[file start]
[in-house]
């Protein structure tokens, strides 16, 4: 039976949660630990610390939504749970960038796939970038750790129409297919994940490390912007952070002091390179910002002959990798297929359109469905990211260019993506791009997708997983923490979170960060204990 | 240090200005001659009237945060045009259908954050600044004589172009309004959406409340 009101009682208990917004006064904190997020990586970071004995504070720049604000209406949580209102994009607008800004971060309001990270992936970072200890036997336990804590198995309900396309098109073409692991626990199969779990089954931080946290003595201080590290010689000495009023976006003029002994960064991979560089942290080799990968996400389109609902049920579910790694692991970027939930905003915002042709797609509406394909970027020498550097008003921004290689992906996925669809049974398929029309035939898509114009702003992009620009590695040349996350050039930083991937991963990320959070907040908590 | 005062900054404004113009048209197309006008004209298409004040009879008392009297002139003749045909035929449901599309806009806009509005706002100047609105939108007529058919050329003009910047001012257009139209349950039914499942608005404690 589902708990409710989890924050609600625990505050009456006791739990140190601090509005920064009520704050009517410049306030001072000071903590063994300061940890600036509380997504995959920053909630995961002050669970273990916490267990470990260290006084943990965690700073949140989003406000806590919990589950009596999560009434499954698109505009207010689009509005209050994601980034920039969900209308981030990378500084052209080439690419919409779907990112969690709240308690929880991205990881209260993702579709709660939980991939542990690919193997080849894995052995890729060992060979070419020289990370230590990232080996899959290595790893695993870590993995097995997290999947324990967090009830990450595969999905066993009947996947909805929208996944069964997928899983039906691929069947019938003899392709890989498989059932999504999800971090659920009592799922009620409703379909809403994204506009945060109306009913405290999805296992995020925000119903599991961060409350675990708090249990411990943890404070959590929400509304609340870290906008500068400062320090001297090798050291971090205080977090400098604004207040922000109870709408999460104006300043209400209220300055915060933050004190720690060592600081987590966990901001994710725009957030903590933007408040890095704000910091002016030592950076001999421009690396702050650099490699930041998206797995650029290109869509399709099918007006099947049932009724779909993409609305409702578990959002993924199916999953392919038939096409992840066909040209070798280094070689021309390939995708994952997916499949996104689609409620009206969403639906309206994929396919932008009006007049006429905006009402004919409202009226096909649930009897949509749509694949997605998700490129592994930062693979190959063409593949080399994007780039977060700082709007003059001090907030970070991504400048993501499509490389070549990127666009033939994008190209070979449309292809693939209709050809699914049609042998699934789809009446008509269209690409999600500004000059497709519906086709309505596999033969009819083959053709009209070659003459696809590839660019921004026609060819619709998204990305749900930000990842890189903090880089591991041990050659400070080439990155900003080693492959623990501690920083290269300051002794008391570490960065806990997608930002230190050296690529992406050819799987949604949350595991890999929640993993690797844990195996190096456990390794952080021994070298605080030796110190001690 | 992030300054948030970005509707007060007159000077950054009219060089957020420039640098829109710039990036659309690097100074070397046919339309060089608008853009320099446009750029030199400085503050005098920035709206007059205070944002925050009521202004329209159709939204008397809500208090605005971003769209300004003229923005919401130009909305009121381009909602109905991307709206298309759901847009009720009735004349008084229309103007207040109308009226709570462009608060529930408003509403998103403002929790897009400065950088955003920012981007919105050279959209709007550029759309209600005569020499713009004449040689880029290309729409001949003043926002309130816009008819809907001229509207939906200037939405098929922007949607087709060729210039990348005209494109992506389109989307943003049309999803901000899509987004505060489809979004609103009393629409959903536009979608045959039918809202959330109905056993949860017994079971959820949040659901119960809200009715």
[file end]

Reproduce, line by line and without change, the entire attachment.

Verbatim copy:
[in-house]
């Protein structure tokens, strides 16, 4: 039976949660630990610390939504749970960038796939970038750790129409297919994940490390912007952070002091390179910002002959990798297929359109469905990211260019993506791009997708997983923490979170960060204990 | 240090200005001659009237945060045009259908954050600044004589172009309004959406409340 009101009682208990917004006064904190997020990586970071004995504070720049604000209406949580209102994009607008800004971060309001990270992936970072200890036997336990804590198995309900396309098109073409692991626990199969779990089954931080946290003595201080590290010689000495009023976006003029002994960064991979560089942290080799990968996400389109609902049920579910790694692991970027939930905003915002042709797609509406394909970027020498550097008003921004290689992906996925669809049974398929029309035939898509114009702003992009620009590695040349996350050039930083991937991963990320959070907040908590 | 005062900054404004113009048209197309006008004209298409004040009879008392009297002139003749045909035929449901599309806009806009509005706002100047609105939108007529058919050329003009910047001012257009139209349950039914499942608005404690 589902708990409710989890924050609600625990505050009456006791739990140190601090509005920064009520704050009517410049306030001072000071903590063994300061940890600036509380997504995959920053909630995961002050669970273990916490267990470990260290006084943990965690700073949140989003406000806590919990589950009596999560009434499954698109505009207010689009509005209050994601980034920039969900209308981030990378500084052209080439690419919409779907990112969690709240308690929880991205990881209260993702579709709660939980991939542990690919193997080849894995052995890729060992060979070419020289990370230590990232080996899959290595790893695993870590993995097995997290999947324990967090009830990450595969999905066993009947996947909805929208996944069964997928899983039906691929069947019938003899392709890989498989059932999504999800971090659920009592799922009620409703379909809403994204506009945060109306009913405290999805296992995020925000119903599991961060409350675990708090249990411990943890404070959590929400509304609340870290906008500068400062320090001297090798050291971090205080977090400098604004207040922000109870709408999460104006300043209400209220300055915060933050004190720690060592600081987590966990901001994710725009957030903590933007408040890095704000910091002016030592950076001999421009690396702050650099490699930041998206797995650029290109869509399709099918007006099947049932009724779909993409609305409702578990959002993924199916999953392919038939096409992840066909040209070798280094070689021309390939995708994952997916499949996104689609409620009206969403639906309206994929396919932008009006007049006429905006009402004919409202009226096909649930009897949509749509694949997605998700490129592994930062693979190959063409593949080399994007780039977060700082709007003059001090907030970070991504400048993501499509490389070549990127666009033939994008190209070979449309292809693939209709050809699914049609042998699934789809009446008509269209690409999600500004000059497709519906086709309505596999033969009819083959053709009209070659003459696809590839660019921004026609060819619709998204990305749900930000990842890189903090880089591991041990050659400070080439990155900003080693492959623990501690920083290269300051002794008391570490960065806990997608930002230190050296690529992406050819799987949604949350595991890999929640993993690797844990195996190096456990390794952080021994070298605080030796110190001690 | 992030300054948030970005509707007060007159000077950054009219060089957020420039640098829109710039990036659309690097100074070397046919339309060089608008853009320099446009750029030199400085503050005098920035709206007059205070944002925050009521202004329209159709939204008397809500208090605005971003769209300004003229923005919401130009909305009121381009909602109905991307709206298309759901847009009720009735004349008084229309103007207040109308009226709570462009608060529930408003509403998103403002929790897009400065950088955003920012981007919105050279959209709007550029759309209600005569020499713009004449040689880029290309729409001949003043926002309130816009008819809907001229509207939906200037939405098929922007949607087709060729210039990348005209494109992506389109989307943003049309999803901000899509987004505060489809979004609103009393629409959903536009979608045959039918809202959330109905056993949860017994079971959820949040659901119960809200009715």